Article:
Pressing players for answers

I'm nominating Dan Lozano for "Happiest Man in the World" today.

I'll give you 10 seconds to figure out why.

OK, time's up. Lozano is the agent who represents Albert Pujols.

Cha-ching!

Pujols set a World Series record last night with 14 total bases. He joined Babe Ruth (twice) and Reggie Jackson as the only players to hit three home runs in the same game. I'm also pretty sure he's the only player to drive a ball into another state without using his car.

Apparently, this guy will do anything to avoid talking to the media at his locker.

Pujols made it into the interview room as a member of the winning team who just happened to turn in one of the greatest performances in baseball history. No special requests were necessary.

So much for that controversy.

I missed part of Pujols' historic night because I was busy watching Michigan State ruin my overtime hopes with a Hail Mary at the end to defeat No. 6 Wisconsin. I wanted free football. Instead, I got a finish for the ages. But back to Pujols ...

He's also not signing with the Orioles.

I don't see how the Cardinals let him walk as a free agent. If they do, someone else will break the bank for him.

By now, you're aware of the controversy Pujols created by not making himself available to the media following Game 2. Pujols committed a costly error in the ninth inning, though the official scorer needed about 90 minutes to make a decision. Pujols took full responsibility for not catching Jon Jay's throw from center field, allowing the Rangers' Elvis Andrus to take second base and eventually score the go-ahead run, but not until the next day.

Three of Pujols' teammates also pulled a disappearing act.

So why should fans care whether a player talks to reporters?

FOX Sports' Ken Rosenthal and the New York Post's Joel Sherman give their reasons, and I can't argue with either one.

I'm on record as saying that pitcher Scott Erickson was my least-favorite player to cover during my time at The Sun. And keep in mind that I also covered Albert Belle. However, I always respected how Erickson stood at his locker after every start, whether he won or lost. He never ducked us.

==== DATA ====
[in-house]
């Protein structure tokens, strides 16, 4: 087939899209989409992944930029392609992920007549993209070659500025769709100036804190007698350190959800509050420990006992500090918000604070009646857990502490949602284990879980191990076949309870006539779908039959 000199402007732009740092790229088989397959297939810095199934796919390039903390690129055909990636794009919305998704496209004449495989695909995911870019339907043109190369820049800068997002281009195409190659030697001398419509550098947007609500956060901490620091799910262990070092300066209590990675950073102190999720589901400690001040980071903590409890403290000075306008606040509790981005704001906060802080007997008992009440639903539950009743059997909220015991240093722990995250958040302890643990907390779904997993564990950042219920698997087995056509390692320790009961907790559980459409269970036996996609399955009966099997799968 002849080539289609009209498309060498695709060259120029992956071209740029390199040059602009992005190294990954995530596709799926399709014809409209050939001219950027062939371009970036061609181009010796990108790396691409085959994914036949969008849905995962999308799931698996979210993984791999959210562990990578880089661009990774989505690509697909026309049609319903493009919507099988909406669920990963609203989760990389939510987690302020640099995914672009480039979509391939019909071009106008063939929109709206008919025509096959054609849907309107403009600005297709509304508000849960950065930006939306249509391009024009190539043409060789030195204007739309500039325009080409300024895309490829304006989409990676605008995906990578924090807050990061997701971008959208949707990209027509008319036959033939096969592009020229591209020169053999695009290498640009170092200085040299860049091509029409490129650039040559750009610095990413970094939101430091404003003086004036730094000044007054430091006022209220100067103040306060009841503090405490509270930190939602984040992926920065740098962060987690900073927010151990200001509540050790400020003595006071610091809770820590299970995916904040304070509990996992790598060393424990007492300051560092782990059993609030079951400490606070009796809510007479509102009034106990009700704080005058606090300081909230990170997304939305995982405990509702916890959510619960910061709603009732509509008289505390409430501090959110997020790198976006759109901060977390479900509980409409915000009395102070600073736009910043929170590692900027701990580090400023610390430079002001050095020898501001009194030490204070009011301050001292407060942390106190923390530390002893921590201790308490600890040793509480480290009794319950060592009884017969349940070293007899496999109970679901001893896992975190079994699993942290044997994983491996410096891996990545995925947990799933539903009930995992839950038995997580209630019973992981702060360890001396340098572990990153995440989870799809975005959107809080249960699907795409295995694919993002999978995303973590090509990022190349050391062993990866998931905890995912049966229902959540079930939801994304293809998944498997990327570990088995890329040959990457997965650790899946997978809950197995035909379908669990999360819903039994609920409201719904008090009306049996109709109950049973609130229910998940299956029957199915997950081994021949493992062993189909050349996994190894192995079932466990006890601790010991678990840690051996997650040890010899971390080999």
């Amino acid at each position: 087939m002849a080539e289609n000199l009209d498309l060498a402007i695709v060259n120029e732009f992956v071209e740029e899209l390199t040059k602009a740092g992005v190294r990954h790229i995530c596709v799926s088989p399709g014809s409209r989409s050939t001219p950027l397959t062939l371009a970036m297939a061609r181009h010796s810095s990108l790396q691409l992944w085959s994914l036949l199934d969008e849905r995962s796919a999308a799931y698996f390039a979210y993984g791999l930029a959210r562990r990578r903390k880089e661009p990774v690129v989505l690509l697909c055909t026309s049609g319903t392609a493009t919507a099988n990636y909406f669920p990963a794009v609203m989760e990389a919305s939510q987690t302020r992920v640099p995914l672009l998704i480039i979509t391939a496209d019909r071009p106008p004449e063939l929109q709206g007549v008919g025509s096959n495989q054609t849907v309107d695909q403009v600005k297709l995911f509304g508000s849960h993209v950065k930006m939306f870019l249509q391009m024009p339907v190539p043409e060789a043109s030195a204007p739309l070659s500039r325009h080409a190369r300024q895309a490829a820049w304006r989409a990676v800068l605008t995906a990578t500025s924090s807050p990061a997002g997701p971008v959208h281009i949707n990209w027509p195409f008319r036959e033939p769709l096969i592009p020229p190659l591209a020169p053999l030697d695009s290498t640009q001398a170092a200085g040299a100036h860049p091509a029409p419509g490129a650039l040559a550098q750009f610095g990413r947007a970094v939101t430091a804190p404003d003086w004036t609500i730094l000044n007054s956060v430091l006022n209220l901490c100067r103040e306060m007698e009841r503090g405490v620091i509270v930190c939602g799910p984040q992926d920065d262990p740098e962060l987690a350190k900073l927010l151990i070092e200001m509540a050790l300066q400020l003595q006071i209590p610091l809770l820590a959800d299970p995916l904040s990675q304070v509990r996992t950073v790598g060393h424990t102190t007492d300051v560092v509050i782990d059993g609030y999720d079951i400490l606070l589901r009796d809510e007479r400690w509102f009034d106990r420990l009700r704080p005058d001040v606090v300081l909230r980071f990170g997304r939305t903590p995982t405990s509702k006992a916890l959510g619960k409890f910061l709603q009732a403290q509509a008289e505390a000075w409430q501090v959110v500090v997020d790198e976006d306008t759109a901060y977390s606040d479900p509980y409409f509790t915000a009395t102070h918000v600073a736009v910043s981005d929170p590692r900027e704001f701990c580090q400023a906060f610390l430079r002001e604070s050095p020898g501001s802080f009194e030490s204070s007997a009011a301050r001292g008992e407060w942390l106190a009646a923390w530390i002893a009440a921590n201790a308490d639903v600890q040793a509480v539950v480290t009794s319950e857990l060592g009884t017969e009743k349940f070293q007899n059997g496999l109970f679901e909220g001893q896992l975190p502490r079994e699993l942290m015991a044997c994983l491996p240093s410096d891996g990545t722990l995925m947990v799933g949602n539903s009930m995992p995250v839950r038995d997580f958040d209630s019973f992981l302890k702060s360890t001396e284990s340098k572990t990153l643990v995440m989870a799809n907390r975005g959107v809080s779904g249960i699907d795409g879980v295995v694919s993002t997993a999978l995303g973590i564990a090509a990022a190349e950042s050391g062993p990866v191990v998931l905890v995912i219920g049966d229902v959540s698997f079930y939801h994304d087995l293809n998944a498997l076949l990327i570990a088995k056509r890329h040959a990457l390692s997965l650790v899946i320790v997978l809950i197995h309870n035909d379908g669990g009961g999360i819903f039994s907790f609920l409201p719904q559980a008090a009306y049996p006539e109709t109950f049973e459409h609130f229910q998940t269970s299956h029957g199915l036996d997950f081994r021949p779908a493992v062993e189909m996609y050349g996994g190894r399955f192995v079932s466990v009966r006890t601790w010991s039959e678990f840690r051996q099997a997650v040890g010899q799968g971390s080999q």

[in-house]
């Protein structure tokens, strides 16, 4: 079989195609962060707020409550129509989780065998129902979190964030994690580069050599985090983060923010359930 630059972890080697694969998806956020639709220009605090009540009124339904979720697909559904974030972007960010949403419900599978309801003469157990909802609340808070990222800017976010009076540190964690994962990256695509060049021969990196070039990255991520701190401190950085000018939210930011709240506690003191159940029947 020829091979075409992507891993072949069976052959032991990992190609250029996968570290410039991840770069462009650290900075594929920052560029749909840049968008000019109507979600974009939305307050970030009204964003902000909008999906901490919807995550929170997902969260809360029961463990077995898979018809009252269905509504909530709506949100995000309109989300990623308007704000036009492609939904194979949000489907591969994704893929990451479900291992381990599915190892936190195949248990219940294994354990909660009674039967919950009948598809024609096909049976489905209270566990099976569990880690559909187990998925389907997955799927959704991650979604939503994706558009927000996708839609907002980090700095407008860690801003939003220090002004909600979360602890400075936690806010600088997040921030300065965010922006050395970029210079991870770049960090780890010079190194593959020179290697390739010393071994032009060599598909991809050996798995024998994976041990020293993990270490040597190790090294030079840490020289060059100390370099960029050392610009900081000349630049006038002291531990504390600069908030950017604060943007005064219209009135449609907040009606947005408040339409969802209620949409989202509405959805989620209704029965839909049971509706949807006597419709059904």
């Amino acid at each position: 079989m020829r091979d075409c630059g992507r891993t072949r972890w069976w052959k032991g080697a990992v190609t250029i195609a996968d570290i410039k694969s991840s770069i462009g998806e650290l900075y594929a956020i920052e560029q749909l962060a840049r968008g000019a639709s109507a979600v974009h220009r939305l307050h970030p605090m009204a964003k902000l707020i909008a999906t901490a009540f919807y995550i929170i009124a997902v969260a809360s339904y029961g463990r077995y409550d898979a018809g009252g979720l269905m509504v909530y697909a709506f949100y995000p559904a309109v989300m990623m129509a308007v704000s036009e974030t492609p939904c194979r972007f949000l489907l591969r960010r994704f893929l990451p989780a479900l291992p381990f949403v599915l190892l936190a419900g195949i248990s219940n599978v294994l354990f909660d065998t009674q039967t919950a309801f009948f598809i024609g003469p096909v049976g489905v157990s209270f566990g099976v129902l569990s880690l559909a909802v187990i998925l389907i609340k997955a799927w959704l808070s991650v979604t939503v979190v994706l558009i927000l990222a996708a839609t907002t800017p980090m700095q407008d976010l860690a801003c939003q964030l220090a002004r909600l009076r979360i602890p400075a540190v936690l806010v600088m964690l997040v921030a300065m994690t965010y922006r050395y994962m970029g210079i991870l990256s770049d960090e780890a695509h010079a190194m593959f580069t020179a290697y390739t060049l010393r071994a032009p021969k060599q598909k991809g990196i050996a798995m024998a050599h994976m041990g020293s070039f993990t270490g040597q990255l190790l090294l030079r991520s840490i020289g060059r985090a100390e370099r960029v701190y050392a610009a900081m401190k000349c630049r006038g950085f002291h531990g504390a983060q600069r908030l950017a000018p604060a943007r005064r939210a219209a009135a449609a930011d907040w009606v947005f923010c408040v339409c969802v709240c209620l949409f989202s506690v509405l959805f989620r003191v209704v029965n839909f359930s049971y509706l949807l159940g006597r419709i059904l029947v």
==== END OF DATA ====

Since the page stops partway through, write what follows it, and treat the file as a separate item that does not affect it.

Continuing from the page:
It was pointless for me to approach him in a hallway or another part of the clubhouse on the days he wasn't pitching.

One of my classic exchanges with Erickson went something like this:

Me: "Hey Scott, do you have a minute?"

Erickson: "Not for you."

Well, OK ...

Mike Timlin wasn't much of a closer with the Orioles, but he was a stand-up guy. He'd blow a save and wait for reporters at his locker. And when we'd thank him afterward, he'd remind us that accountability was part of the job.

Reliever Alan Mills was cooperative with the media after a poor performance, but he bristled when reporters waited until those moments to approach him. Toss him a "hello" once in a while. Make small talk. Ask about the family. Whatever. Just don't ignore him until he lost a lead.

Fair enough. Mills was a pleasure to talk to, so that arrangement worked fine for me. He still ranks among my all-time favorites.

You've heard this one before, but I'll repeat it: Catcher Chris Hoiles was our go-to guy one season after most of his teammates began hiding after games. They'd load up a plate and head to the trainers room, lounge or any other location that was off-limits to the media.

Hoiles showered after one game, walked to his locker wearing only a towel, turned around and saw a pack of reporters gathered a few feet away.

"What did I do?" he asked.

"You came out of the shower," I replied.

Hoiles smiled and took our questions. It wasn't fair that he had become the team spokesman, but I always appreciated how he accepted the responsibility without complaint.

Mike Mussina loved to make us wait. He must chew his food 150 times. And he once scolded a young pitcher for rushing to finish his meal while reporters stood at the rookie's locker.

Again, fair enough. I didn't want the kid to get indigestion. My deadline wasn't his concern. But Mussina's lecture wasn't well-received, especially when it came within earshot of other pitchers who looked up to him.

Perhaps a better plan would be to meet with the media first, then fill a plate, especially when the pitcher is a central figure in the story.

I've written enough about Erik Bedard, his one-word answers and his smirk. I'd find them more acceptable if he was winning 15-20 games every season. But I worked around the problem by not quoting him, no matter how he pitched. I'm sure that arrangement suited him, as well.

Will Clark was so cooperative, he once held a microphone for one of the local TV crews while sitting at his locker. Jeff Reboulet was doubled over in laughter.

Luke Scott can fill up a notebook, though the topics tend to stray from baseball. If I'm going to mention guns in a blog entry, it's usually the kind that measure fastballs. But I still get a kick out of him and appreciate his warm and pleasant demeanor. He's a handshake-and-a-smile guy who doesn't make us feel like we're intruding.

Pujols dismissed Thursday night's controversy as a simple miscommunication, laying most of the blame at the feet of the Cardinals' PR staff. Nobody else was buying it. Then he went out last night and hit three home runs.

Somewhere, Dan Lozano is smirking like Erik Bedard.

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